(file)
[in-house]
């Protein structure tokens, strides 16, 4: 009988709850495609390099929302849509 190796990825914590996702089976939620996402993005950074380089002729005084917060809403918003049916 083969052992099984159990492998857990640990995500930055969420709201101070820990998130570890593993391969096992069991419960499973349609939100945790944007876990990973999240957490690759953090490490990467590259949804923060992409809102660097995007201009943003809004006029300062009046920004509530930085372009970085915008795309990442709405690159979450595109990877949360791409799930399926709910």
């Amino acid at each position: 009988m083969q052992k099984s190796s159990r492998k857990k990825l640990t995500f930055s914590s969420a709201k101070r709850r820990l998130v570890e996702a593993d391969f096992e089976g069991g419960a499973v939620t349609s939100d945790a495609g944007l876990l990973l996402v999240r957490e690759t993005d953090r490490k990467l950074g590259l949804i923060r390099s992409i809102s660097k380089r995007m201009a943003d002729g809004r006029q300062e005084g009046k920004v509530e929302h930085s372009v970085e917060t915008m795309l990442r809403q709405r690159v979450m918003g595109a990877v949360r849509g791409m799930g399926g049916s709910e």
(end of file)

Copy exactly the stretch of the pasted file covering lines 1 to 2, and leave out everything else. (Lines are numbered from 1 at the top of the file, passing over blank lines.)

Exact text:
[in-house]
């Protein structure tokens, strides 16, 4: 009988709850495609390099929302849509 190796990825914590996702089976939620996402993005950074380089002729005084917060809403918003049916 083969052992099984159990492998857990640990995500930055969420709201101070820990998130570890593993391969096992069991419960499973349609939100945790944007876990990973999240957490690759953090490490990467590259949804923060992409809102660097995007201009943003809004006029300062009046920004509530930085372009970085915008795309990442709405690159979450595109990877949360791409799930399926709910």